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The bid price is the highest price a buyer is prepared to pay for a financial instrument, while the ask price is the lowest price a seller will accept for the instrument. The difference between the bid price and ask price is often referred to as the bid-ask spread.
Before attempting to trade in any market, it helps to become accustomed to the trading terminology used. Understanding basic trading terms and the market forces associated with them provides a good foundation for any trader. The difference between the bid price and ask price is one of the most basic but crucial theories to understand in trading.
To understand the difference between the bid price and the ask price of a financial instrument, you must first understand the current price from a trading perspective.
The current price, also known as the market value, is the actual selling price of an asset on the stock exchange. The current price is constantly fluctuating and is determined by the price at which that asset last traded.
Basic economic theory states that the current price is determined where the market forces of supply and demand meet. Fluctuations to either supply or demand cause the current price to rise and fall respectively.
The current price on a market exchange is therefore decided by the most recent amount that was paid for an asset by a trader. It’s the consequence of financial traders, investors and brokers interacting with one another within a given market.
As the current price represents the market value of a financial instrument, the bid and ask prices represent the maximum buying and minimum selling price respectively.
The bid price, more commonly known as simply the ‘bid’, is defined as the maximum price a buyer is willing to pay for a financial instrument.
The ask price, usually referred to as the ‘ask’, is defined as the minimum price a seller is willing to accept for the instrument.
The bid price is normally higher than the current price of the instrument, while the ask price is usually lower than the current price. The difference between the bid price and ask price is commonly known as the bid and ask spread, bid-offer spread or bid-ask spread.
The bid-ask spread, or the bid and ask spread, is the difference between the bid price and the ask price of an instrument. So the difference in price between someone buying a stock and someone selling a stock represents the bid-ask spread.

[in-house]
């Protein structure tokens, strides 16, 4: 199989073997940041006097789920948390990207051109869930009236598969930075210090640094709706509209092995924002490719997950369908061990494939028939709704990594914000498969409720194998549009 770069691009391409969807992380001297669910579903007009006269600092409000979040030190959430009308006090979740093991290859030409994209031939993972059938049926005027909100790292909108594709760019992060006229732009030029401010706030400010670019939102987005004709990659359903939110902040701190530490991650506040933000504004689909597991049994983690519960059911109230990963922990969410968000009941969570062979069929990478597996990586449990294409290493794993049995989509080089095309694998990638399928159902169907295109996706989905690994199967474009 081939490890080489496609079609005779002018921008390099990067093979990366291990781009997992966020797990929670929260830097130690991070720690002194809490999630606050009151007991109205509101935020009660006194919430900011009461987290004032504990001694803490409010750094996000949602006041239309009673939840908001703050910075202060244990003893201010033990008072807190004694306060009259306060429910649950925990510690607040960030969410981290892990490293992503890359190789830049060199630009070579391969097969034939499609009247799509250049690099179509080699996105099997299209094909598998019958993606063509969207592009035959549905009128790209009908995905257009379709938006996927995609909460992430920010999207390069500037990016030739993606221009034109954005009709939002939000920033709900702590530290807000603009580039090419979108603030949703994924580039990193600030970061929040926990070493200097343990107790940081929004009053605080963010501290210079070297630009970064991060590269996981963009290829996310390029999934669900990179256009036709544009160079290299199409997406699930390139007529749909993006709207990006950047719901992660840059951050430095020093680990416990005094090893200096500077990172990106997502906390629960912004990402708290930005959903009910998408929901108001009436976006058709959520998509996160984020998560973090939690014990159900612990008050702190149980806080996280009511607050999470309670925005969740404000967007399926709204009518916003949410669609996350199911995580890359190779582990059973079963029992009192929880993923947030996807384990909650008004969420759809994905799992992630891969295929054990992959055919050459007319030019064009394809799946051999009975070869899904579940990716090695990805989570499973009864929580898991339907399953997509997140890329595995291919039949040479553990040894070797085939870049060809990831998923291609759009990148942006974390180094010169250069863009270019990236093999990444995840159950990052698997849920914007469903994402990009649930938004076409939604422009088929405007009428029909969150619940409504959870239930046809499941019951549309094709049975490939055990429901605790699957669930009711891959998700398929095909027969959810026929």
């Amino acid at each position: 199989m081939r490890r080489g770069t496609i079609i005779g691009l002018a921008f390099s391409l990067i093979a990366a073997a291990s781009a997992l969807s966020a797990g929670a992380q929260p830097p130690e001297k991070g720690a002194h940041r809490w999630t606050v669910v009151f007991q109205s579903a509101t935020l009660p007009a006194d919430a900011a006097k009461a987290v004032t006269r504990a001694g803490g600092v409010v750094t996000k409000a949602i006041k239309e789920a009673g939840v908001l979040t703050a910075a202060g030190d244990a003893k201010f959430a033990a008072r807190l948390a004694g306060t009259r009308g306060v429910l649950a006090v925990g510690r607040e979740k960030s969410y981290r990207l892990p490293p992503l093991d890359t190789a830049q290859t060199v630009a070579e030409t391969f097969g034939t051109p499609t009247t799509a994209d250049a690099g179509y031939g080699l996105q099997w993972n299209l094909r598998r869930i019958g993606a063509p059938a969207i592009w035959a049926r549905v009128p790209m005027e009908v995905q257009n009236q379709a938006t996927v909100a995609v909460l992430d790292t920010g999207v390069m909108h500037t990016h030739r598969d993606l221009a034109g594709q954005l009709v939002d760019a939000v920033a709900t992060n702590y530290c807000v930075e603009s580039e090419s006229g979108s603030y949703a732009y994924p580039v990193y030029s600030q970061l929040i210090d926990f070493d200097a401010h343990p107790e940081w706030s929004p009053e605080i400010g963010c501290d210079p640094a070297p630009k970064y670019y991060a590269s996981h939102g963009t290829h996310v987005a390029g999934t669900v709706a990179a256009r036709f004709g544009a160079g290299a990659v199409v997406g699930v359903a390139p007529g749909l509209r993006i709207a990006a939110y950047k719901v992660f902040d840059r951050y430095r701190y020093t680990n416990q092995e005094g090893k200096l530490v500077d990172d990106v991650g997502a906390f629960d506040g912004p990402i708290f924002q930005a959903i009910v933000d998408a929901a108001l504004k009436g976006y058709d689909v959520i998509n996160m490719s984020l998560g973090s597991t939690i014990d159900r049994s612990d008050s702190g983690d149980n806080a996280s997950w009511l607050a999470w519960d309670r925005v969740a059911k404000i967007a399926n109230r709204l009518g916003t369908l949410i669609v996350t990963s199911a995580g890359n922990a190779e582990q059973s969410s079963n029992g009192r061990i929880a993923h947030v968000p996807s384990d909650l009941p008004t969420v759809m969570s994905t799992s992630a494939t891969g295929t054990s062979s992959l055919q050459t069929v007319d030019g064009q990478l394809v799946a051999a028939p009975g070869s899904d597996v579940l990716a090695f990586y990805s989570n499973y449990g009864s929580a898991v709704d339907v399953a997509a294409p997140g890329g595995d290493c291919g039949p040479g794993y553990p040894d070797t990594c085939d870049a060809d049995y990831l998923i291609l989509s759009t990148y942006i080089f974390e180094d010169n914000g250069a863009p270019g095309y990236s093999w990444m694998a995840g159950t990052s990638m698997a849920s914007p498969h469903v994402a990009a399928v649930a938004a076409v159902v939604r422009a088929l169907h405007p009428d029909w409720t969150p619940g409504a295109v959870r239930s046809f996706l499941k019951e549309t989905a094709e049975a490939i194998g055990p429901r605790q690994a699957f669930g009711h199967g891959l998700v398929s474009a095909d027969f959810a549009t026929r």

Both the bid and ask prices are displayed in real-time and are constantly updating. The changing difference between the two prices is a key indicator of the liquidity of the market and the size of the transaction cost.
High liquidity in a market is often caused by a large number of orders to buy and sell in that market. This liquidity enables you to buy and sell closer to the market value price. Therefore, the bid-ask spread tightens the more liquid a market is. The opposite is true when the market is less liquid. In this case, the spread increases as it’s harder to sell and buy near the market value due to a lack of volume in trades.
In the context of CMC Markets’ trading platform, the bid and ask prices are represented by ‘BUY’ and ‘SELL’ respectively in any price quote window. The number ‘2.0’ between the buy and sell price represents the bid-ask or buy-sell spread. This spread is derived by subtracting the sell price from the buy price.
1.1591 (buy price) – 1.1589 (sell price) = 0.0002.
The spread is always based on the last large number in the price quote, so it equates to a spread of 2 in this instance.
CMC Markets offers trading opportunities on a range of markets, including forex, indices, cryptocurrencies, commodities, shares and treasuries. To get an overview of the minimum spreads we offer on our instruments, see our range of markets page.
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CMC Markets is an execution-only service provider. The material (whether or not it states any opinions) is for general information purposes only, and does not take into account your personal circumstances or objectives. Nothing in this material is (or should be considered to be) financial, investment or other advice on which reliance should be placed. No opinion given in the material constitutes a recommendation by CMC Markets or the author that any particular investment, security, transaction or investment strategy is suitable for any specific person.
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